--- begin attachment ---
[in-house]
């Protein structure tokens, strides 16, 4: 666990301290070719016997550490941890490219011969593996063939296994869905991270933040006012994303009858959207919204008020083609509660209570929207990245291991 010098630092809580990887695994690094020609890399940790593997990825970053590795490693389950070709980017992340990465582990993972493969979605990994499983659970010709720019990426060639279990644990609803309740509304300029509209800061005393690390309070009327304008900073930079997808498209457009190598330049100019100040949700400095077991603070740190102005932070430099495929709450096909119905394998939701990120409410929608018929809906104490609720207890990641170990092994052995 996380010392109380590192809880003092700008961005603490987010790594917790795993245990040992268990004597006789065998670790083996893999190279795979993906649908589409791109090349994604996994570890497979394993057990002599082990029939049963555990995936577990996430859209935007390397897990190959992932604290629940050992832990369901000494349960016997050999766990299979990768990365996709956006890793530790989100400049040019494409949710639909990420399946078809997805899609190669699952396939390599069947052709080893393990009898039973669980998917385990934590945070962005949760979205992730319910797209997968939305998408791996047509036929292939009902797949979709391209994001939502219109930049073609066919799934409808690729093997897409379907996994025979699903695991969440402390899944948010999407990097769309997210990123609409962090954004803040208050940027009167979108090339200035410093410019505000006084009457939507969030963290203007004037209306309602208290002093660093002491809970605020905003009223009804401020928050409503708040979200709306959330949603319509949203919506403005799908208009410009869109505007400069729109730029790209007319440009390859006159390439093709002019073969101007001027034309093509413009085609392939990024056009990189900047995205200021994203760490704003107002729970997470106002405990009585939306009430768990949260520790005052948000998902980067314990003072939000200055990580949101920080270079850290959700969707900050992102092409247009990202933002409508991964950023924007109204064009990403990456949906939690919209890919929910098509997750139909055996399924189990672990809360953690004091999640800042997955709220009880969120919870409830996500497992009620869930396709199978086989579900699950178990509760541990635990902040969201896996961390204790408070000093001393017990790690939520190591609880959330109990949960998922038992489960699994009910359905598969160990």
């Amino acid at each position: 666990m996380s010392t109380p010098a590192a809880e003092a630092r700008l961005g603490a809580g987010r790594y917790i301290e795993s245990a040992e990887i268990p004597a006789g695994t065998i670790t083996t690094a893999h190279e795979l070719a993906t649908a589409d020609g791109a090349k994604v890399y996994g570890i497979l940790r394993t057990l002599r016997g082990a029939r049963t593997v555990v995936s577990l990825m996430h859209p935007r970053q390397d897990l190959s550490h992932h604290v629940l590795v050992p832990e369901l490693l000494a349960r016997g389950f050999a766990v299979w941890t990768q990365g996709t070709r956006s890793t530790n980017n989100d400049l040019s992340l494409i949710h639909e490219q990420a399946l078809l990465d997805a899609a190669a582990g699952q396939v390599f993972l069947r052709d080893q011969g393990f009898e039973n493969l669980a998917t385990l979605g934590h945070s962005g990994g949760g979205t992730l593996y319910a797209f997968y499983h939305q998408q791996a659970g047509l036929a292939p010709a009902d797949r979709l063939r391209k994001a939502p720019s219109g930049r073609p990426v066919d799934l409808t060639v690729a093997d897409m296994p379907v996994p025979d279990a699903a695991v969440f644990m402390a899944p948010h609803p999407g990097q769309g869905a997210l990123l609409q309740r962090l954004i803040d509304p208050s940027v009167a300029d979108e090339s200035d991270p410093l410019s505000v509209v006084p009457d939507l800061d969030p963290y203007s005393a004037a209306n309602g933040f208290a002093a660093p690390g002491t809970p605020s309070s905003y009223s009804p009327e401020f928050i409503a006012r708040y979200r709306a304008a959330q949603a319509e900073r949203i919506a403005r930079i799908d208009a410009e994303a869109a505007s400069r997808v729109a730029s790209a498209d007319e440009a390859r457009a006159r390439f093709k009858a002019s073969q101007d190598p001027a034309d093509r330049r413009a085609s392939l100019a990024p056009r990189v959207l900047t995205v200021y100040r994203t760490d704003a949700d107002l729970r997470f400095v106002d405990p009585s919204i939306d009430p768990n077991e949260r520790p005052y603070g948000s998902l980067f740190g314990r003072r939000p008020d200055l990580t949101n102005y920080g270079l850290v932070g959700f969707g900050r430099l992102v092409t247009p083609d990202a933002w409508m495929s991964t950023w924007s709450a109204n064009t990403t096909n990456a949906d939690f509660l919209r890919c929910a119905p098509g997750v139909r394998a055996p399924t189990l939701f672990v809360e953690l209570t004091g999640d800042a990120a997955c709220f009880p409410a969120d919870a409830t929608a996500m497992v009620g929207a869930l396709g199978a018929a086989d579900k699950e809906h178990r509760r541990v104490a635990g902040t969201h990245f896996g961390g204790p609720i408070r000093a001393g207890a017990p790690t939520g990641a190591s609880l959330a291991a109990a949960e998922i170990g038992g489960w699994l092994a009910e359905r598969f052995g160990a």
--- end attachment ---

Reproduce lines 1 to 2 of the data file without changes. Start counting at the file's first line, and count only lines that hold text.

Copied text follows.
[in-house]
């Protein structure tokens, strides 16, 4: 666990301290070719016997550490941890490219011969593996063939296994869905991270933040006012994303009858959207919204008020083609509660209570929207990245291991 010098630092809580990887695994690094020609890399940790593997990825970053590795490693389950070709980017992340990465582990993972493969979605990994499983659970010709720019990426060639279990644990609803309740509304300029509209800061005393690390309070009327304008900073930079997808498209457009190598330049100019100040949700400095077991603070740190102005932070430099495929709450096909119905394998939701990120409410929608018929809906104490609720207890990641170990092994052995 996380010392109380590192809880003092700008961005603490987010790594917790795993245990040992268990004597006789065998670790083996893999190279795979993906649908589409791109090349994604996994570890497979394993057990002599082990029939049963555990995936577990996430859209935007390397897990190959992932604290629940050992832990369901000494349960016997050999766990299979990768990365996709956006890793530790989100400049040019494409949710639909990420399946078809997805899609190669699952396939390599069947052709080893393990009898039973669980998917385990934590945070962005949760979205992730319910797209997968939305998408791996047509036929292939009902797949979709391209994001939502219109930049073609066919799934409808690729093997897409379907996994025979699903695991969440402390899944948010999407990097769309997210990123609409962090954004803040208050940027009167979108090339200035410093410019505000006084009457939507969030963290203007004037209306309602208290002093660093002491809970605020905003009223009804401020928050409503708040979200709306959330949603319509949203919506403005799908208009410009869109505007400069729109730029790209007319440009390859006159390439093709002019073969101007001027034309093509413009085609392939990024056009990189900047995205200021994203760490704003107002729970997470106002405990009585939306009430768990949260520790005052948000998902980067314990003072939000200055990580949101920080270079850290959700969707900050992102092409247009990202933002409508991964950023924007109204064009990403990456949906939690919209890919929910098509997750139909055996399924189990672990809360953690004091999640800042997955709220009880969120919870409830996500497992009620869930396709199978086989579900699950178990509760541990635990902040969201896996961390204790408070000093001393017990790690939520190591609880959330109990949960998922038992489960699994009910359905598969160990």